Birders Warn Proposed Treetop Course Threatens St. Louis Habitat, Bird Species
St. Louis bird enthusiasts and conservationists plead with St. Louis County Council members to reject a treetop adventure course proposed for Creve Coeur Park, which originally was targeted to go in Greensfelder Park in Wildwood.
St. Louis County Executive Charlie Dooley at Tuesday's meeting proposed moving the location of a to-be-built treetop adventure course from a more remote area of West St. Louis County, Greensfelder Park in Wildwood, to a more urban setting of the county, Creve Coeur Park. But a St. Louis Audubon Society (SLAS) spokesperson was at the meeting to represent the interests of migratory fowl and birds in the Creve Coeur corridor, indicating such an intrusive addition would threaten the fragile wildlife and bird habitat being restored there.
“Creve Coeur Park is a critical environment for migrating bird species currently facing habitat decline,” said Ballwin resident and SLAS Conservation Vice President Jean Favara at the meeting.
SLAS Executive Director Mitch Leachman told Patch on Thursday their concerns and opposition to a treetop adventure course in Creve Couer Park are simple and direct:
- While Go Ape! spokespeople bend over backward to acknowledge how protective their company is of trees, there is no acknowledgement of the obvious impacts that people wondering through the area tree canopy will have on birds, including nesting and foraging ramifications.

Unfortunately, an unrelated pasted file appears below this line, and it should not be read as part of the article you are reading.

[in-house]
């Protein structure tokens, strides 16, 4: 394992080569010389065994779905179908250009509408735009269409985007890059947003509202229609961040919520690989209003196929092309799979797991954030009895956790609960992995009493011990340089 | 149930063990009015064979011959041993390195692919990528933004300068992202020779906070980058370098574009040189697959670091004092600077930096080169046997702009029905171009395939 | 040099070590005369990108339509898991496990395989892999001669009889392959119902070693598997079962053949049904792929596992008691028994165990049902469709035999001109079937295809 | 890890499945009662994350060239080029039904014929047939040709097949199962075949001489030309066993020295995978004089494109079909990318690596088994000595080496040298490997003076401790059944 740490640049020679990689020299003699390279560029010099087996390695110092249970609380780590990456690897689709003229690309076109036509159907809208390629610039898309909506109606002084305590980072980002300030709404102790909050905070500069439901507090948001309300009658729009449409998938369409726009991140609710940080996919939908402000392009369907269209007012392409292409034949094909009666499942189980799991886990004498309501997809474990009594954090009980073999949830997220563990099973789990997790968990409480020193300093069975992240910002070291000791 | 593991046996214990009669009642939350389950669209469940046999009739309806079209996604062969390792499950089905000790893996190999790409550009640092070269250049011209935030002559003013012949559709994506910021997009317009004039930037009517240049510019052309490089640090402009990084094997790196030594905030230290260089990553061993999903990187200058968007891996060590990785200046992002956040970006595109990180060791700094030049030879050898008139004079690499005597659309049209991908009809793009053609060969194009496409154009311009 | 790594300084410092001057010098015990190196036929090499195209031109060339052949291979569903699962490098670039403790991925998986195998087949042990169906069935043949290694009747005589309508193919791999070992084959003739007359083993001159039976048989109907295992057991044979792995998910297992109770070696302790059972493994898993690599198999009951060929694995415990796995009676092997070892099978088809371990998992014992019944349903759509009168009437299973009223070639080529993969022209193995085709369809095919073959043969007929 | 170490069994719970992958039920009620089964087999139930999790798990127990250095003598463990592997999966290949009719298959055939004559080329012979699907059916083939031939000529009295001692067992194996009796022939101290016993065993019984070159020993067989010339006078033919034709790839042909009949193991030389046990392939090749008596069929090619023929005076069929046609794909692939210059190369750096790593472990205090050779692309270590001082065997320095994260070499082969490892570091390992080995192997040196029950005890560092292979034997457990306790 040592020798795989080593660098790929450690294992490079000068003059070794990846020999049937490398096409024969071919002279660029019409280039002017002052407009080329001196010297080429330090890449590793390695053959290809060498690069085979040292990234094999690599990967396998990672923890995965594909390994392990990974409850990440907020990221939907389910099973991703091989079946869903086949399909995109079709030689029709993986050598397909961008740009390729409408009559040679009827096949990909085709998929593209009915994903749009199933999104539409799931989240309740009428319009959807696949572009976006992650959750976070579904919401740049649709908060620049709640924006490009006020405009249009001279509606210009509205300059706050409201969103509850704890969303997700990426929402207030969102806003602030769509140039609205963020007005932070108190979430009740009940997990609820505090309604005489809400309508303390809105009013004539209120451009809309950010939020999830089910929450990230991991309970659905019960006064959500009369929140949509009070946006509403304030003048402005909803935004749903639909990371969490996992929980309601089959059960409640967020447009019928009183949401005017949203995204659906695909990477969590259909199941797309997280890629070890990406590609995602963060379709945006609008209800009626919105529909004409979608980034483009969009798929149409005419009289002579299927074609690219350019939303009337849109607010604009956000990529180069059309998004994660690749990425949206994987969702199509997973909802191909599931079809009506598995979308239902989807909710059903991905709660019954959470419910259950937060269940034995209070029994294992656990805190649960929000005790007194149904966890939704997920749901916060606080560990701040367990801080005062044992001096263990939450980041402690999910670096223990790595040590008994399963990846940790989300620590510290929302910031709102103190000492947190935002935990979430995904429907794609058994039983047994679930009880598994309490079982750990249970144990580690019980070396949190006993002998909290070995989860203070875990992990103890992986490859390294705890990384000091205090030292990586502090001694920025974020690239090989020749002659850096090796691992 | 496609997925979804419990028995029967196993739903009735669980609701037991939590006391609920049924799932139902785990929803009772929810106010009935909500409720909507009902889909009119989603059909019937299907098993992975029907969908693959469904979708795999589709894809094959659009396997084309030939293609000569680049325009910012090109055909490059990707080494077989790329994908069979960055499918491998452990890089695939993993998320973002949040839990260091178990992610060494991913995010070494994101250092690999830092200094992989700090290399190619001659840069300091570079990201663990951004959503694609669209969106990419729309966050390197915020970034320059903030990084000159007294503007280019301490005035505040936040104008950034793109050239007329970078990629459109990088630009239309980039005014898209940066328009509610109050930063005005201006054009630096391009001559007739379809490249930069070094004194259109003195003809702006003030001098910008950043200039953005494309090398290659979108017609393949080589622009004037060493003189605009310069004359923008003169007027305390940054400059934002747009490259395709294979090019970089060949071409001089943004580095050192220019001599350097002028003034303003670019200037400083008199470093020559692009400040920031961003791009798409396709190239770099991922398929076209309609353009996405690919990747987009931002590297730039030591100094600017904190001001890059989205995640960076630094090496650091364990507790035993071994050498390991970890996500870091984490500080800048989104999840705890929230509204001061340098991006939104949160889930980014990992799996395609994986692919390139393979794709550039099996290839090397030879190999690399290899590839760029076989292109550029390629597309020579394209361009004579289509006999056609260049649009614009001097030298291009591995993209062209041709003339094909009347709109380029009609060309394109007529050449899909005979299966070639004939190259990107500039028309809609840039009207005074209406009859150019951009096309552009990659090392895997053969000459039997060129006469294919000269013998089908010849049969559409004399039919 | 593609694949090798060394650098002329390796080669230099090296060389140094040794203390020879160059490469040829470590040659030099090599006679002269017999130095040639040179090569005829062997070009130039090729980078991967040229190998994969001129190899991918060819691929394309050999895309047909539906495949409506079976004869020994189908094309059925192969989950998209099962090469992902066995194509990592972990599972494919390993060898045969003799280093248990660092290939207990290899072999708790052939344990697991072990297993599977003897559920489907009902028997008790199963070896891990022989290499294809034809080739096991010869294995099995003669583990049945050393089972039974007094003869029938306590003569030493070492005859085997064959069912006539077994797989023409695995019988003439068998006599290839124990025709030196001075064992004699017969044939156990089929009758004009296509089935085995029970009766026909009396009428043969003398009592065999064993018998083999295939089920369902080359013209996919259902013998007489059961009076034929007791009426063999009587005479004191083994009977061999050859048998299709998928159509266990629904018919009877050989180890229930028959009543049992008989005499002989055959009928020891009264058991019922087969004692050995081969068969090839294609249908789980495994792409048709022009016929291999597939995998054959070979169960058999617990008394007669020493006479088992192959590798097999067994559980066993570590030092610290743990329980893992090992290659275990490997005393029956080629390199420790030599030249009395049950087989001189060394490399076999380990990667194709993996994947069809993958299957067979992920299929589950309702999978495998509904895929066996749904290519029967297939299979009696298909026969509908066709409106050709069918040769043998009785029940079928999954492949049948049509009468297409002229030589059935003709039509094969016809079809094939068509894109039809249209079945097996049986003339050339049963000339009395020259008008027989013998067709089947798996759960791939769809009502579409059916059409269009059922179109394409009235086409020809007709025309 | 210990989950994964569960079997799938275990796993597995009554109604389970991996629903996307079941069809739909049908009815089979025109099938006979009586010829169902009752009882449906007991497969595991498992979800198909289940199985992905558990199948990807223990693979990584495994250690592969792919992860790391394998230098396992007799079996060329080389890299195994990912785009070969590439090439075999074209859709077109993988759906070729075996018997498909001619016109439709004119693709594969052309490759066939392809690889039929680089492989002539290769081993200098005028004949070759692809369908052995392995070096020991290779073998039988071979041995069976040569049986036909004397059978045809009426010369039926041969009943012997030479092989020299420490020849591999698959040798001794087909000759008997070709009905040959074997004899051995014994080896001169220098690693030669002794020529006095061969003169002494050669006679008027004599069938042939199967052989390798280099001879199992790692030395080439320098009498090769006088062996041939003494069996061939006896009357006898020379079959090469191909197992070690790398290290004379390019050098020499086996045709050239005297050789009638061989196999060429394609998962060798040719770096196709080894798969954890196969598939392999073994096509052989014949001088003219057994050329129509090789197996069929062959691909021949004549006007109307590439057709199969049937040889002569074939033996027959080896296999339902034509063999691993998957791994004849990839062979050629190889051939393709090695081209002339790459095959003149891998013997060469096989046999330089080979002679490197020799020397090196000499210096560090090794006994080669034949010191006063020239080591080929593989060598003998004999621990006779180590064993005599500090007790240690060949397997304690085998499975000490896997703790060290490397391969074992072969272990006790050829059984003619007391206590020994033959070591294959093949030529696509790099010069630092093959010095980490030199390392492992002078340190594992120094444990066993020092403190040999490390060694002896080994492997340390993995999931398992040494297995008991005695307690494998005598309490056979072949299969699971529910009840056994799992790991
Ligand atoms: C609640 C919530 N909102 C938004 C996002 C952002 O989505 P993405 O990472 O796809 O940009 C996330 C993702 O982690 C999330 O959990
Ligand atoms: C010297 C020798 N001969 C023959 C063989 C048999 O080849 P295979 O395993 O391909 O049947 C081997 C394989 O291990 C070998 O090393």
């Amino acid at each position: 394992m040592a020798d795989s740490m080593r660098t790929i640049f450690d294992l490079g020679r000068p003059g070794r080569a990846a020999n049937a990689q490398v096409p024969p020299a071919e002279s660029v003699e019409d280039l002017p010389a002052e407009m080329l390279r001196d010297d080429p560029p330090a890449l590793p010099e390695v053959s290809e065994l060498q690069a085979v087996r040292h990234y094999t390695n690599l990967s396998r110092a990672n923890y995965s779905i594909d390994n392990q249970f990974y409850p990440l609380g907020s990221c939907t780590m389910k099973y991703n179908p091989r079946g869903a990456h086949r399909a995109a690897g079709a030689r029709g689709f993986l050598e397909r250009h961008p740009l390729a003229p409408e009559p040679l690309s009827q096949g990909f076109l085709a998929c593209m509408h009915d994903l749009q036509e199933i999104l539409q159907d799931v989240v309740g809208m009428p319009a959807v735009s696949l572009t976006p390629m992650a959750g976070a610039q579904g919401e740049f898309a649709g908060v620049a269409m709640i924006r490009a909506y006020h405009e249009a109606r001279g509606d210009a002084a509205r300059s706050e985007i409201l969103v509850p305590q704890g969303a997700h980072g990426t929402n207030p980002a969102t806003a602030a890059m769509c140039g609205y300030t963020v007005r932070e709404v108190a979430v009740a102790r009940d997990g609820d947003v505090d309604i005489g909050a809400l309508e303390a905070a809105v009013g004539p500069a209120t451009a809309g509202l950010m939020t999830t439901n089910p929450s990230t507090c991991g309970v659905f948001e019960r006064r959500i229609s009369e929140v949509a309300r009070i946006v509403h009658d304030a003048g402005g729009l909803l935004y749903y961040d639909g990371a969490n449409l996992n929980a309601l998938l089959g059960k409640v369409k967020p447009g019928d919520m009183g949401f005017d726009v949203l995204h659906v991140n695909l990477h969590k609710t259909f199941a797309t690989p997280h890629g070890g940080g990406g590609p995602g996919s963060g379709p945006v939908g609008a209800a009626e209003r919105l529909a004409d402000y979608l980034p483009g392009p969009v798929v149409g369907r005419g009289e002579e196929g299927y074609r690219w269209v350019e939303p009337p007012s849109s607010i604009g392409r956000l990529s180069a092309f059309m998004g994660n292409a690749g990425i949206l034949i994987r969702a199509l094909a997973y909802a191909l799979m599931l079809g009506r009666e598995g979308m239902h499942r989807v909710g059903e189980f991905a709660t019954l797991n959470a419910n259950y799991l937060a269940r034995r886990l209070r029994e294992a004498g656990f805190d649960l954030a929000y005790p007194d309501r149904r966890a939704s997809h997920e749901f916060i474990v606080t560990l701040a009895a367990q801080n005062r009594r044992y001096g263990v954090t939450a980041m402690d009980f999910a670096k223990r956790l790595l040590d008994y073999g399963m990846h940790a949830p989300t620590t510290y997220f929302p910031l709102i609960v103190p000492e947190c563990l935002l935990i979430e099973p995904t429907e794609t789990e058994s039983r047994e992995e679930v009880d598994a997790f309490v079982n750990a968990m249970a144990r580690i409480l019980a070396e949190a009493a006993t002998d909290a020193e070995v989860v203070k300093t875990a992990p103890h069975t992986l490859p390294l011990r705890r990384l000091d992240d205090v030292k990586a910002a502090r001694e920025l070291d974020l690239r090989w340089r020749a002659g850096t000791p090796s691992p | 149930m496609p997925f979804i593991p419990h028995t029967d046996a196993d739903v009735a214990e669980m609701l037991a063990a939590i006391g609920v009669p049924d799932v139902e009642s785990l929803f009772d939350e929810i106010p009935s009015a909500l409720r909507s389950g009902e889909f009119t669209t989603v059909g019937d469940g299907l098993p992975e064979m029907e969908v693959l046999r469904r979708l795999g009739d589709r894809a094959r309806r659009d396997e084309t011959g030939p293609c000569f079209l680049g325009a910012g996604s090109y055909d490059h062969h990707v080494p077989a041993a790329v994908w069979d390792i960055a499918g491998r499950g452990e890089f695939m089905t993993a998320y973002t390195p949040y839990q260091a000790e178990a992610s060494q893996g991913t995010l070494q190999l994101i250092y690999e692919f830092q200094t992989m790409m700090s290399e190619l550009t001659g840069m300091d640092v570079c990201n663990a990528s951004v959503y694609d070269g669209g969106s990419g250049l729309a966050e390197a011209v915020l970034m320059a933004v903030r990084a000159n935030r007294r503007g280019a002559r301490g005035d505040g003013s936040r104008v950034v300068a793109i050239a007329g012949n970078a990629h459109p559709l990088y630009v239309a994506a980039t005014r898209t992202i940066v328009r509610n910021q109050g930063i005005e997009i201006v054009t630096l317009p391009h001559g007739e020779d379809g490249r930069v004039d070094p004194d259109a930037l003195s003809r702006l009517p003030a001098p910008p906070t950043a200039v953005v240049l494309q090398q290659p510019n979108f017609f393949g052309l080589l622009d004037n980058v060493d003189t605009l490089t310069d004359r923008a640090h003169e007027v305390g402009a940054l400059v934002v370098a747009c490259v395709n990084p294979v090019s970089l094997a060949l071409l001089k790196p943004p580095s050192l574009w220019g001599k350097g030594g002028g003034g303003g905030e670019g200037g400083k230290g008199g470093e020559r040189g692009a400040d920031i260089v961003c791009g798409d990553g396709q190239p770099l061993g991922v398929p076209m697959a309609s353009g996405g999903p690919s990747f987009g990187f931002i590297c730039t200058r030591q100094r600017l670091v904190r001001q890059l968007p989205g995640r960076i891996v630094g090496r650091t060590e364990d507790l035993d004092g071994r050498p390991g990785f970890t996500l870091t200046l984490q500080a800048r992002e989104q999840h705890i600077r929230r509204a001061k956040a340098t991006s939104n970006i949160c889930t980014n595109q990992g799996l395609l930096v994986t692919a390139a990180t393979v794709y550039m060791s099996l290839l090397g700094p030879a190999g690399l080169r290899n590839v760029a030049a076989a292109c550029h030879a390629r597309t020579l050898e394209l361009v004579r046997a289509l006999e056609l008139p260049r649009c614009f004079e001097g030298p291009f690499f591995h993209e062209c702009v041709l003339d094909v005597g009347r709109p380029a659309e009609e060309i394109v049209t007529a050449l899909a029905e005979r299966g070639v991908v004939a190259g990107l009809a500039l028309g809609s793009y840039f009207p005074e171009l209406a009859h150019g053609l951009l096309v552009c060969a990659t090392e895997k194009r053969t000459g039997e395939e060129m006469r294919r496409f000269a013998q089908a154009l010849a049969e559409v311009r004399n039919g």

- Public outreach, especially to those living closely around the Creve Coeur Park, basically has been non-existent and even less than it was for the Greensfelder Park location. He said he just was informed about the project on Saturday (and not from the county parks and recreation staff), three days before the agreement legislation already was to be read at the county council meeting.
- They find this type of development frustrating, particularly given that several thousand volunteers helped develop a couple dozen habitat projects at Creve Coeur Park on 25 acres over the last two years, including areas west of the Maryland Heights Expressway. Most recently they organized and funded habitat restoration in the upper park. He said the proposed treetop course is "a stone's throw away" from the area they just restored in conjunction with county park staffers.
- With a 300-acre lake and power boat races, there is no need to prompt more visitation at the Creve Coeur Park. With millions already visiting that park, it seems more practical to put a treetop course into one of the other, struggling county areas to help drive traffic.
SLAS was established in 1916 as the St. Louis Bird Club. In 1944, the Bird Club became the first local Audubon chapter in the United States. Today, the chapter consists of nearly 3,000 members across the St. Louis Metro Region that includes portions of 11 counties in Missouri and Illinois.